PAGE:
There are 3 different kinds of super weapons in Strike Tactics.
The Disruptor Cannon
An extremely long range artillery unit with massive firepower.
The Ion Cannon
More firepower than the disruptor, but at a much closer range. The Ion Cannon is also highly mobile as you can see in the first few seconds of the game trailer.
The radial gun
An area-denial unit which is stationary, but shoots a fury of cannonballs in all directions if an enemy unit approaches. I'm debating wether these cannon balls will be aimed by the gun, or if their destinations are completely random. The radial gun will be able to effectively deny both air and ground units in something like a 1,500 pixel radius.
Turrets play a large role in Strike Tactics gameplay. Because all units are ranged, and because air units are bread and butter, as opposed to support units, wall offs (via buildings) and walls really aren't viable as defensive structures. Instead, turrets are the main defensive structures. Currently there are 3 types of turrets:
Laser turrets - broad role, moderately good against air and ground
Bombard cannons - excels against ground, bad vs. air
Flak cannons - excels against air, cannot target ground
Why can the anti-ground turret shoot at air, while the anti-air cannot shoot at ground units? You'll find a lot of these little discriminations in Strike Tactics. In order for ground units to be viable, they must have enough inherent advantages to neutralize the extreme disadvantages they have in the mobility department against air. Other inherent ground advantages include more firepower, more health and guns which can fire while the unit moves.
Another turret unit is the Disruptor cannon, which is a large, artillery cannon. Because its incredible range and firepower makes it practical to use offensively, it is under the classification of a super weapon than a defensive structure.
I am considering implementing wall structures you can build. Except to make walls viable in a game where air units are prevalent, and all units are ranged, the wall structure would perform the following functions:
- Goes into the ground if a friendly unit needs to pass through (see supply depot in starcraft 2)
- Deflect enemy projectiles with shields that raise as an enemy projectile passes through, while allowing friendly projectiles to pass through.
If implemented correctly, these shield walls could act as a counter to mass-ground forces (movement obstruction) and heavy artillery (such as the Disruptor Cannon). They even could be effective against air units if turrets were strategically placed inside the perimeter of the walls. Air units swooping by would need to be positioned on the right side of the wall to effectively do damage. I am very much committed to finding a place for walls in a futuristic RTS (i.e. an RTS with mostly range/air units), but this I see as a secondary feature which will come later in development, after base unit roles have been established.
Units in Strike Tactics are capable of following rally paths which are created by shift-clicking locations on the map.
Production buildings are also capable of setting rally paths, so that newly constructed units will travel along a rally path once complete.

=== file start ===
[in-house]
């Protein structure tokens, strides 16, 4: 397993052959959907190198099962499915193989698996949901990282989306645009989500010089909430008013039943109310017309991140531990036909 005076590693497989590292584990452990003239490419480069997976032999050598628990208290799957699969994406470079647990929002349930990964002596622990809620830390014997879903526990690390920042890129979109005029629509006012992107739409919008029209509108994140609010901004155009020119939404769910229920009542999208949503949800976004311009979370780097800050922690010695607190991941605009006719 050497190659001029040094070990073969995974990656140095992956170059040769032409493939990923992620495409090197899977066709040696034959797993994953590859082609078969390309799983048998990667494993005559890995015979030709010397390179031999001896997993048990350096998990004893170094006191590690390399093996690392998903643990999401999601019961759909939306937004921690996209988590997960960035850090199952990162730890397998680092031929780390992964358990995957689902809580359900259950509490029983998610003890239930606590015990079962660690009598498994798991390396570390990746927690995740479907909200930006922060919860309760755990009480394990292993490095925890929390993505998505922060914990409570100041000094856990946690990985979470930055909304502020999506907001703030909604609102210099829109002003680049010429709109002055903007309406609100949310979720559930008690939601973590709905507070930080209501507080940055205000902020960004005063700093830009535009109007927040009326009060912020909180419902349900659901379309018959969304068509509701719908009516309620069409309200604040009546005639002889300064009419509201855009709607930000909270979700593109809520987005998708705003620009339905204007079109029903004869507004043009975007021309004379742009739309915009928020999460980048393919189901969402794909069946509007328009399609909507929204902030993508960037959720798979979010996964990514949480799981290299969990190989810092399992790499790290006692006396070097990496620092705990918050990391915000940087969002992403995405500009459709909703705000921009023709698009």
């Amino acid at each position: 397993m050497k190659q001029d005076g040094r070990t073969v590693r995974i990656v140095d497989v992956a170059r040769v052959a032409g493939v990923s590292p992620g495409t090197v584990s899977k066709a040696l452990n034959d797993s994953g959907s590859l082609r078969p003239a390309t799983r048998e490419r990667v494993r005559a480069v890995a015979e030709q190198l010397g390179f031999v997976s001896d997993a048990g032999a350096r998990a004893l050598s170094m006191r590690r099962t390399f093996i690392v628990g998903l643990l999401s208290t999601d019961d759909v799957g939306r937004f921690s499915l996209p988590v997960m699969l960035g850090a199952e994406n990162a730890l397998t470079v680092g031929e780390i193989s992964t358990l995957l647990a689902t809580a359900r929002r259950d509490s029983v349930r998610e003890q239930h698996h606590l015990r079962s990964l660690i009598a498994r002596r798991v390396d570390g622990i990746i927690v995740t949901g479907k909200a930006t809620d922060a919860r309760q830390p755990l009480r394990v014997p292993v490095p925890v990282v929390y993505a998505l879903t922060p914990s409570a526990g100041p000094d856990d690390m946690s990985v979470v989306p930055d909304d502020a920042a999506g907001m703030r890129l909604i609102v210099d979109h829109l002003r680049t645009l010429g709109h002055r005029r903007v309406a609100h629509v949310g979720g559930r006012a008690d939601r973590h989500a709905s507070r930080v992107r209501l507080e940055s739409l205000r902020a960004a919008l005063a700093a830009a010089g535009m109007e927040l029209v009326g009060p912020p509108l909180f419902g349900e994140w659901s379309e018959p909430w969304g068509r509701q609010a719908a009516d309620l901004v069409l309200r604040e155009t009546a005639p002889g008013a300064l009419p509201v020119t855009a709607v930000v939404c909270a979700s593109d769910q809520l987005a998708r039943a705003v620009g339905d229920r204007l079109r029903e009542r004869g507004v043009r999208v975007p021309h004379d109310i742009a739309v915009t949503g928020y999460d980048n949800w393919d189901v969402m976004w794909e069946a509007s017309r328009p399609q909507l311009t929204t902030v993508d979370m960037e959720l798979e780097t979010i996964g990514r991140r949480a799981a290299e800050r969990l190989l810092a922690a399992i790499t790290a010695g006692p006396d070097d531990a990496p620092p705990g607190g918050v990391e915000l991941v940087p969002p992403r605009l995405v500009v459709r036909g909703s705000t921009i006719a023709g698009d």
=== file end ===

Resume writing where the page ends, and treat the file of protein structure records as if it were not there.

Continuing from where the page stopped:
Actions can be queued for workers by setting rally paths. For example, you can build 3 silos by shift-clicking the silo placement on the map.
By default, if a worker is busy building and you tell it to build another building, the building is added to its queue as a rally path. If you want a worker to stop working on building to do something else, you will need to manually move the unit (to cancel action of working on the building) and then give it the new action.
There are 3 main elements in maps that affect gameplay: size, obstruction and resource placement.
The game engine is capable of rendering incredibly large maps. Maps as large as 50,000 pixels wide/high - maps that take a unit a half-hour to walk across, with very little impact on performance. My first inclination when making maps for Strike Tactics was to take advantage of this - creating maps 12K and 15K maps - but after playing against the computer on these maps, I realized that ridiculously large map sizes might severely slow down game pace, and are often impractical. For that reason, I've started to design single player maps around 6K-8K pixels and 4 player maps, 10K-12K. However, I still want to experiment with ridiculously large maps (RLMs) in the future - perhaps putting a RLM in the multiplayer rotation. After all, sheer distance is a game mechanic in itself, and something that isn't really possible with 3D realtime rendering. And they might add something cool to free-for-all, casual games.
Ground units are generally stronger than air units. This is because they have an inherent disadvantage: they are infinitely less mobile. A variety of map objects inhibit ground movement:
Mountains - The largest obstructions. Mountains can be placed close together in the map editor to form mountain ranges.
Trees - The only map obstructions that can be cleared by your actions in the game. When a worker finishes harvesting a tree, it disappears. I'm considering giving scorch tanks (a flamethrower unit), the ability to clear trees as well. Trees can also severely limit ground movement, especially if placed together in forests.